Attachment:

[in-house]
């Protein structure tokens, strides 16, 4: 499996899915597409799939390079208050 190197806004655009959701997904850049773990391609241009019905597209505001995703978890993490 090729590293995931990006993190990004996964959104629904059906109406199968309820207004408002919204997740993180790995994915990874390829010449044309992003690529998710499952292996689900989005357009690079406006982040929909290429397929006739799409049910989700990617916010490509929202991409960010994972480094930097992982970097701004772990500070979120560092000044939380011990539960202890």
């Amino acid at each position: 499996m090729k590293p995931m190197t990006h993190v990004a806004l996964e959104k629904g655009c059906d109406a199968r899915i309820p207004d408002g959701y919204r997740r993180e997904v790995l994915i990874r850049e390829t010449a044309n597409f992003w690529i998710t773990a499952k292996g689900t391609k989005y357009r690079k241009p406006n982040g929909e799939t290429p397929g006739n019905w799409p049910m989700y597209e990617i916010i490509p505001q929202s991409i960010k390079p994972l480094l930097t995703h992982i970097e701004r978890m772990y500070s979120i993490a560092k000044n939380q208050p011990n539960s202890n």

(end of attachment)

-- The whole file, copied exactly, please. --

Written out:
[in-house]
């Protein structure tokens, strides 16, 4: 499996899915597409799939390079208050 190197806004655009959701997904850049773990391609241009019905597209505001995703978890993490 090729590293995931990006993190990004996964959104629904059906109406199968309820207004408002919204997740993180790995994915990874390829010449044309992003690529998710499952292996689900989005357009690079406006982040929909290429397929006739799409049910989700990617916010490509929202991409960010994972480094930097992982970097701004772990500070979120560092000044939380011990539960202890």
């Amino acid at each position: 499996m090729k590293p995931m190197t990006h993190v990004a806004l996964e959104k629904g655009c059906d109406a199968r899915i309820p207004d408002g959701y919204r997740r993180e997904v790995l994915i990874r850049e390829t010449a044309n597409f992003w690529i998710t773990a499952k292996g689900t391609k989005y357009r690079k241009p406006n982040g929909e799939t290429p397929g006739n019905w799409p049910m989700y597209e990617i916010i490509p505001q929202s991409i960010k390079p994972l480094l930097t995703h992982i970097e701004r978890m772990y500070s979120i993490a560092k000044n939380q208050p011990n539960s202890n």